Martha wakes at the slightest sound ever since the Toclafane killed Sally in her sleep, drawn to the pulse emitted by a salvaged homing beacon she was carrying in her knapsack. It had been in Martha's knapsack at first, but it was heavy and Sally had taken it over Martha's protests---belt up, love, she'd said, you've got the weight of the world on your shoulders, least I can do is lug around a few stone of alien tech...
No no no, not tonight, Martha thinks, every muscle in her body screaming in protest. It's been weeks since she had more than an hour or two of uninterrupted sleep. But her eyes have already sprung open and her hand closed automatically around the tazer she keeps beneath her bedroll.
It might be anything---one of the laborers returned late from the camps, a kid dropping an armload of pilfered firewood in the hall outside his front door. She'd stopped the night in this building on purpose because it's filled with families keeping their heads down. No one who lives here is connected to the resistance. She could cry with frustration, if her heart weren't beating so loud in her ears.
Get it over with, she tells herself. It takes an act of will to rise to her haunches and roll up her sleep sack. She knows she might be wasting precious seconds she'll need to make her escape, but it's winter in northern Germany, and she's already stripped her pack down to bare essentials. She stuffs her bedding into her bag and straightens, moving silently to the door.
If it's Toclafane, you just keep still and let the perception filter do its job. Martha's hand tightens on the tazer. If they're human soldiers, you walk straight past them. Don't look up, don't run, don't say anything.
Martha breathes in and out. She thinks of her mother and father, Tish and Leo, Jack and Sally. She thinks of the Doctor. Then she opens the door.
"Hello," says the man standing on the other side. "I'm looking for Martha Jones."
They stand looking at each other for a second---Martha frozen, the man smiling---there's something in that quick, bright smile that reminds her---
Martha's hand lashes out, seizing the man by the collar of his rumpled black frock coat. "Good gracious," he exclaims, as she yanks him over the threshold and pins him to the wall, pressing the tazer to his throat. She hooks her ankle around the edge of the door and kicks it shut before she speaks.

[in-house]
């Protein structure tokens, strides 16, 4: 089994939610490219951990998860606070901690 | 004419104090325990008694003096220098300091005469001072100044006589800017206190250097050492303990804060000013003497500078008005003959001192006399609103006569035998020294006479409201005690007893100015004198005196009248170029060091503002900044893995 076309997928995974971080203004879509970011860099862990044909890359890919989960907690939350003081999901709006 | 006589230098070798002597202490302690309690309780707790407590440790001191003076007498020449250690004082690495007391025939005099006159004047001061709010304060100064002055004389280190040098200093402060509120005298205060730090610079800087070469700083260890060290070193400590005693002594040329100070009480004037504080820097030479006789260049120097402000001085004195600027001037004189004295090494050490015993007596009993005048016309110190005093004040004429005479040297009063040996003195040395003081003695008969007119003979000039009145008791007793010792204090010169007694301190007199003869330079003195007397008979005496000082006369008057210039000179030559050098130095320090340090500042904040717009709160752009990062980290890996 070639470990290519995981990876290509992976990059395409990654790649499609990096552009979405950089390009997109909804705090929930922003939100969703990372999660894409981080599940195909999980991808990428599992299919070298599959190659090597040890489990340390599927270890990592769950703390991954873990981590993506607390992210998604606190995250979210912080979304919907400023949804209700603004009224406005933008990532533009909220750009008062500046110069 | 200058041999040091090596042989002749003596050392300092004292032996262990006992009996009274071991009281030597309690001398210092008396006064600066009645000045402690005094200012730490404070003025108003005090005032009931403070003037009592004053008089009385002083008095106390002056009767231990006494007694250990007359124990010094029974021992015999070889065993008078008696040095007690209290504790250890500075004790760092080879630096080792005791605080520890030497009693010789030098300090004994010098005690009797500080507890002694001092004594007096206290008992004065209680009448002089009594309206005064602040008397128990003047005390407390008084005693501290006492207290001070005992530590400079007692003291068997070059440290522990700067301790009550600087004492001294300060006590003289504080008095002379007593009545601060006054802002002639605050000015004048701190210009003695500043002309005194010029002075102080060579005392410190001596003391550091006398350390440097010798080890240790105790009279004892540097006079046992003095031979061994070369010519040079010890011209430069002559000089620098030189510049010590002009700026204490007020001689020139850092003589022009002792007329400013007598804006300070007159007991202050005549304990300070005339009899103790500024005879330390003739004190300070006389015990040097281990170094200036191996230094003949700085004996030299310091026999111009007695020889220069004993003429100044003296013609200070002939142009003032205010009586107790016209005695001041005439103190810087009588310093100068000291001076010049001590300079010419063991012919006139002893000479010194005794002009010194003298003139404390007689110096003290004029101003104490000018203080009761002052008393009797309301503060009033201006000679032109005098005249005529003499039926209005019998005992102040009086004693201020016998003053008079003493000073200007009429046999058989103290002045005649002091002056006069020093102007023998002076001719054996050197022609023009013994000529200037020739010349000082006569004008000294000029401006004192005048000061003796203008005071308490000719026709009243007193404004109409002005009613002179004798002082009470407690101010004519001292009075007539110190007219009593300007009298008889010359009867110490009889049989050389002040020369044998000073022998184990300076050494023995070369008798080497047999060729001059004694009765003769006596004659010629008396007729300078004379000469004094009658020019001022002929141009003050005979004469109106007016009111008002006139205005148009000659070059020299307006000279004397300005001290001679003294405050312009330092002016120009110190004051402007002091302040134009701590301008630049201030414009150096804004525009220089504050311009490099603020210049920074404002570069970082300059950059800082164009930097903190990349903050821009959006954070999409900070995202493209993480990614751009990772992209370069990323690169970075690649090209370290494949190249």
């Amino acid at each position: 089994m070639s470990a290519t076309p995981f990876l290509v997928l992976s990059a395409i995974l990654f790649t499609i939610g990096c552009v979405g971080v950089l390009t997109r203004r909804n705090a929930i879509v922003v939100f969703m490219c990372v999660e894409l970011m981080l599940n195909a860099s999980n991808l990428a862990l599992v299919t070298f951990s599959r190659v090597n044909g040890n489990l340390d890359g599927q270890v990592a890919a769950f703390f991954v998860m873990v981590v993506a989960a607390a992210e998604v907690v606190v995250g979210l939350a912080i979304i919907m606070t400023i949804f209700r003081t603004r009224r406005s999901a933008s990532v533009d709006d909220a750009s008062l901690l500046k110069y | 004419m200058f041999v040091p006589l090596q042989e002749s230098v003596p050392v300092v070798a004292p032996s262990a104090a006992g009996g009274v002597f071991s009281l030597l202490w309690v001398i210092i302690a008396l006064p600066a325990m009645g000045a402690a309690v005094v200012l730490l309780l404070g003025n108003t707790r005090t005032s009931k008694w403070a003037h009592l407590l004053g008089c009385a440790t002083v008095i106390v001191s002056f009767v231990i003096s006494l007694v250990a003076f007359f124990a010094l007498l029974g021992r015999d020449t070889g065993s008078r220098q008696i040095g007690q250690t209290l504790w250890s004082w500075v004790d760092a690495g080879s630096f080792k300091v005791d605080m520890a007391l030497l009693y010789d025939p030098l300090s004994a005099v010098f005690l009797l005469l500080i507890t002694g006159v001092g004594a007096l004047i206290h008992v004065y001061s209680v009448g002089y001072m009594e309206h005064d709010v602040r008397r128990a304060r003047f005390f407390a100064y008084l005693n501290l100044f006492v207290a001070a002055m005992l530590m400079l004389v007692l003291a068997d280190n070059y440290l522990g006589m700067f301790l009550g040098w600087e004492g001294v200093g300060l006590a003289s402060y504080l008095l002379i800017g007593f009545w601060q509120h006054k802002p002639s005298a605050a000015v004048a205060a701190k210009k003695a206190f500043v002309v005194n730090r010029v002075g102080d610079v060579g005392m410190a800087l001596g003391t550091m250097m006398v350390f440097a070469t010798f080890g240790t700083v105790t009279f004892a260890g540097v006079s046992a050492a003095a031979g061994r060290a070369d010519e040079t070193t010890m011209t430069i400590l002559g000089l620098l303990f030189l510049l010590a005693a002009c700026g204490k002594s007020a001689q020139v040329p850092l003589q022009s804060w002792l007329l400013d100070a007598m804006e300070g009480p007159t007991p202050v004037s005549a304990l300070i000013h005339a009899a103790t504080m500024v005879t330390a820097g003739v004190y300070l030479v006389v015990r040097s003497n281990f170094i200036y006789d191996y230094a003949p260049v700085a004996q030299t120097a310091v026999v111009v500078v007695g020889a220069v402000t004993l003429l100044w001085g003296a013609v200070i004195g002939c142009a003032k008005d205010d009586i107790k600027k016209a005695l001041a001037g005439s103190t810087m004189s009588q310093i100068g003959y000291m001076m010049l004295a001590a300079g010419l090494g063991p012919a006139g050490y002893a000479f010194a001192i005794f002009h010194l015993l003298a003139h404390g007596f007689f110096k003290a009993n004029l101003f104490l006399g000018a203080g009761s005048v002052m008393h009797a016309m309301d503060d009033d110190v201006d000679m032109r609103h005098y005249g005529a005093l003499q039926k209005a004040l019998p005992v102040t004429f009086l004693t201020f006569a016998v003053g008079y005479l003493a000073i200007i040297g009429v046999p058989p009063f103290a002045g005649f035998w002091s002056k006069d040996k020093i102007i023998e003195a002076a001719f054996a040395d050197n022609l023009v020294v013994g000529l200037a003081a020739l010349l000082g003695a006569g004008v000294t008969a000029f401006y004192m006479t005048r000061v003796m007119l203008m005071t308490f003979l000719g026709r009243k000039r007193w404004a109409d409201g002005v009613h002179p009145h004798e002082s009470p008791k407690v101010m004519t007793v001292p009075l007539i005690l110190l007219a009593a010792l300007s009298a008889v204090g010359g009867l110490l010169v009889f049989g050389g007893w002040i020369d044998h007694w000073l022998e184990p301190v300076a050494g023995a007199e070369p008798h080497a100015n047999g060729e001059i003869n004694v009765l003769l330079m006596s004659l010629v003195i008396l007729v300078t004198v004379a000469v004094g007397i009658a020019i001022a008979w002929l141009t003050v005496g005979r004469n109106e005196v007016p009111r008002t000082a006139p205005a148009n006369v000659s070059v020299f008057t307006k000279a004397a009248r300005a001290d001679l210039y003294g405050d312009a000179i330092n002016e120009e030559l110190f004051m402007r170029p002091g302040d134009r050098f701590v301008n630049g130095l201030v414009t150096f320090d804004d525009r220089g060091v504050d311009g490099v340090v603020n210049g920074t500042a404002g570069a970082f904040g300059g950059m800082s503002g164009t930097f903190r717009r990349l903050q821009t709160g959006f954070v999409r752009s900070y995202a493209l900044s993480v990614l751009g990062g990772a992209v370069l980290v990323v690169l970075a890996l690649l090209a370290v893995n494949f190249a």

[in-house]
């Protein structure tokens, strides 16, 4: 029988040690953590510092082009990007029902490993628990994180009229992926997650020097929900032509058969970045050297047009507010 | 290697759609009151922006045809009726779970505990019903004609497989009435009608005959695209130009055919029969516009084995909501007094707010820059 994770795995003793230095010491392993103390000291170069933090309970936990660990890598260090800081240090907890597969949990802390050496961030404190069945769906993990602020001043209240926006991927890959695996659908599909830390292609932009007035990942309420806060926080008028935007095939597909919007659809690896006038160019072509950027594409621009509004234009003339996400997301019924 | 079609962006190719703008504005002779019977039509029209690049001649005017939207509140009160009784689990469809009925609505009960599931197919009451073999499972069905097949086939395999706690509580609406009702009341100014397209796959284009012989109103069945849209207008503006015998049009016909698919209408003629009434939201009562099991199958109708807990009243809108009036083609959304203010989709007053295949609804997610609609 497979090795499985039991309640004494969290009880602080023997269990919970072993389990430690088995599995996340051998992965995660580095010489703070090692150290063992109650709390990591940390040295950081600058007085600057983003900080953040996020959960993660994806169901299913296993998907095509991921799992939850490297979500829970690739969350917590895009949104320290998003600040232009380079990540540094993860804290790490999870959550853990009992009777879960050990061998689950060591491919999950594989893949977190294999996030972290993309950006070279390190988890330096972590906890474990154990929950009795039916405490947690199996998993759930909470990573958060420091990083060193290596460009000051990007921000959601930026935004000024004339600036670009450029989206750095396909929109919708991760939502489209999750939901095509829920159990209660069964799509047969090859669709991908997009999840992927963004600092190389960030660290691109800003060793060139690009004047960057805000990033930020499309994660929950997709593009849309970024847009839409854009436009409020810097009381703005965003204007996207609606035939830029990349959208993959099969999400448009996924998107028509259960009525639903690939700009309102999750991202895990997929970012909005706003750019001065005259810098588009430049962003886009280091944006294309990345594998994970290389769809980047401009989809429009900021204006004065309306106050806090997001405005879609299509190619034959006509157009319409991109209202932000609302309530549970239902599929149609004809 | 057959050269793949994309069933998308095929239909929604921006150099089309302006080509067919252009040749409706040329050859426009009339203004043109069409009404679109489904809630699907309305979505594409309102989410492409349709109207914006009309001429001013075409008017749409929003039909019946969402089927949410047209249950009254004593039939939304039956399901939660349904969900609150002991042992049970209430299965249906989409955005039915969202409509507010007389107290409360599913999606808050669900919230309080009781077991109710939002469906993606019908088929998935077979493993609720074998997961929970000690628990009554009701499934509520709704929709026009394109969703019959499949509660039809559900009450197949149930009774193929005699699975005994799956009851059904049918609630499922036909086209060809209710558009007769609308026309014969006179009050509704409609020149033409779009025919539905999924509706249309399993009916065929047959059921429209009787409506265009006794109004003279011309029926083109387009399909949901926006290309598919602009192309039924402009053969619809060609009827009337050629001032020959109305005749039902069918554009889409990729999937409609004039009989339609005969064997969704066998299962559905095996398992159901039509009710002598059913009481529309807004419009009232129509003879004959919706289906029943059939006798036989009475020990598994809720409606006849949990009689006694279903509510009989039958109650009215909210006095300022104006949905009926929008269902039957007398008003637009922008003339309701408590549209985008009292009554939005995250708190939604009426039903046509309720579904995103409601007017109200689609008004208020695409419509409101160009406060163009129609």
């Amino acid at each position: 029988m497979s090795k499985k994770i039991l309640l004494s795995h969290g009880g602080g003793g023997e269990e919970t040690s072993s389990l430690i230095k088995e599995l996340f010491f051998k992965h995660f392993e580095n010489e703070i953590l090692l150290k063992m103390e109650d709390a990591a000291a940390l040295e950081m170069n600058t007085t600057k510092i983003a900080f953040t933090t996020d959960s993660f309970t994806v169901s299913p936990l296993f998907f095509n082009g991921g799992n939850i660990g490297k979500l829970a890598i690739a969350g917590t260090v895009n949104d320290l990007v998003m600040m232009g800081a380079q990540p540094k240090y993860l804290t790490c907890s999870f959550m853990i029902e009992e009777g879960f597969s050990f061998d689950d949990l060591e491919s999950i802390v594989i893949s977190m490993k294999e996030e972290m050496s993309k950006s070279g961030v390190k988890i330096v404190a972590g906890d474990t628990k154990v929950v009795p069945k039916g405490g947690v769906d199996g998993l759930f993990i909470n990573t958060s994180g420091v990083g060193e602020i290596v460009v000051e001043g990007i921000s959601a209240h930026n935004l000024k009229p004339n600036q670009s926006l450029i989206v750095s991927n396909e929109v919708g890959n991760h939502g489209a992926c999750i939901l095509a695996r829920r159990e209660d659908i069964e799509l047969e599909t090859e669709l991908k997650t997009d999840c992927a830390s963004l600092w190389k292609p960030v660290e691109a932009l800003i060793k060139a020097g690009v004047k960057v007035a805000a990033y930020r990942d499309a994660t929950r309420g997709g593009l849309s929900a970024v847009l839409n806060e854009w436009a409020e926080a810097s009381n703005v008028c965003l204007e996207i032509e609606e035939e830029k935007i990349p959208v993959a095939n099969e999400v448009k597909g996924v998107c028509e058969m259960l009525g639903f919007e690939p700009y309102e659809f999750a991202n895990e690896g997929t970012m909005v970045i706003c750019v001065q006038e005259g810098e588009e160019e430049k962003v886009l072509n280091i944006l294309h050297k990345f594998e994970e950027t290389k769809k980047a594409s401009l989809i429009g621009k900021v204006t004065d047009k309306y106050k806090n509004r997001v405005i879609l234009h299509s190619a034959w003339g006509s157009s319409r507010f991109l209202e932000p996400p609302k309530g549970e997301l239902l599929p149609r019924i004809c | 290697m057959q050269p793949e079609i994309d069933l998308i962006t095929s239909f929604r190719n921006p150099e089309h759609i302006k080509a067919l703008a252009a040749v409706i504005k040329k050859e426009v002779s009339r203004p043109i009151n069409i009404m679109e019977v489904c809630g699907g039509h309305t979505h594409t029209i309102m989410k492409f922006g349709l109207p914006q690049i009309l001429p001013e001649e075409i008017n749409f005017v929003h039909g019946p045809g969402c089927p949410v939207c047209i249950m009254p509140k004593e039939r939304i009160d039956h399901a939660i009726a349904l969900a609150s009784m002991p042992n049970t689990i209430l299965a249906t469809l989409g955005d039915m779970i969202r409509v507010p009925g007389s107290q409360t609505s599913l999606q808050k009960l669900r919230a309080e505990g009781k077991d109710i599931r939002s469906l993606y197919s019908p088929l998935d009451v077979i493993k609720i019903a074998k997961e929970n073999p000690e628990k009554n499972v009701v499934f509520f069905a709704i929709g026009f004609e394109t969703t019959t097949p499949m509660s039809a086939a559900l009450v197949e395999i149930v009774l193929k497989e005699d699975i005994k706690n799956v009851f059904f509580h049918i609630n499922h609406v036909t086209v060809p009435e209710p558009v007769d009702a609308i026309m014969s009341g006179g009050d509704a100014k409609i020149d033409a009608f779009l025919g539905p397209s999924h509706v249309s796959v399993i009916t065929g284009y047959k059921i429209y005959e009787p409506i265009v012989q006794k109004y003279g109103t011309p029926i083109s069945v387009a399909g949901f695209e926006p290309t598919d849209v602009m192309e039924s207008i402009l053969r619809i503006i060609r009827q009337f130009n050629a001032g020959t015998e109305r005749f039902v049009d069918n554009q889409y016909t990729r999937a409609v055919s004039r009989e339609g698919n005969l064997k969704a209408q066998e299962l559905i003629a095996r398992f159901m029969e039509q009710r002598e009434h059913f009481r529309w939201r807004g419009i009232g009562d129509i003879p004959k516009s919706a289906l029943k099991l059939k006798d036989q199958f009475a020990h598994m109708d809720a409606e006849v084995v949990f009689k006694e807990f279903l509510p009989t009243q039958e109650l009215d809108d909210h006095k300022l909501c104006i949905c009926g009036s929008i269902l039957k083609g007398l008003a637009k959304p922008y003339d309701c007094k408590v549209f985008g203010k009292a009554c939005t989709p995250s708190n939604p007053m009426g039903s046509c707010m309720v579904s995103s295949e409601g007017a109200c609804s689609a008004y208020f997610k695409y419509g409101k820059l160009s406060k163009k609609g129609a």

"Who sent you?" she says, in a hard voice she barely recognizes.
"No one," says the man, and though his eyes are wide there's no fear in them.
"Do you work for the Master?"
"Certainly not," he says, in a voice of injured dignity. A good sign, but no guarantee of anything. Martha releases him and takes a step back, keeping the tazer raised.
The man adjusts his coat with a fussy, practiced gesture. He looks supremely undisturbed, as though he is used to being shoved around and questioned by nervous people carrying heavy weaponry. Strange, that---everything else in his appearance says "retired professor" or perhaps "mad scientist."
"What do you want with Martha Jones?" she says. Sally would be proud how she's learned to ask that question with a straight face.
"Well," says the man, "I want to speak with her. I might be able to help her. If she'll let me."
"You've got information?"
"Plenty of that," he says. "For all the good it's done me." She might be imagining the faint bitterness in his voice. "But I think I have something you'd be even more interested in."
"Such as?" says Martha, not missing that he says 'you'. Thinks he's got her figured out, this one, but she's been at war for too long to be caught so easily.
The man replies by patting his pockets, searching for something. Martha keeps the tazer level, as a warning. He ignores her, and after a moment produces a small tin from inside his jacket, where a moment before there had been no lump.
"I thought you might appreciate a cup of tea," he says, presenting the tin with a flourish. "I imagine you've found them hard to come by lately. Oh!" A bit more rummaging, and he pulls a flat box from another pocket too small to conceal it. "And biscuits!"
Martha blinks at him, knowing that only shock is keeping her from tearing the food right out of his hands. She can't remember when she had her last proper meal, but it was long before she last slept and that was weeks ago---and as to tea---
"Where did you get those?" she demands, a little breathless. "Who are you?" The fear comes rushing back then, because no one but the Master's favorite informers have access to luxuries these days, and here she's let him in, let him guess who she is---she'll have to kill him, all this time and she's never killed anyone---maybe she can knock him out and tie him up, he's bigger than she is but he's not young---
"Oh," he says, thrusting the packages into his pockets again. "Didn't I say? How silly of me."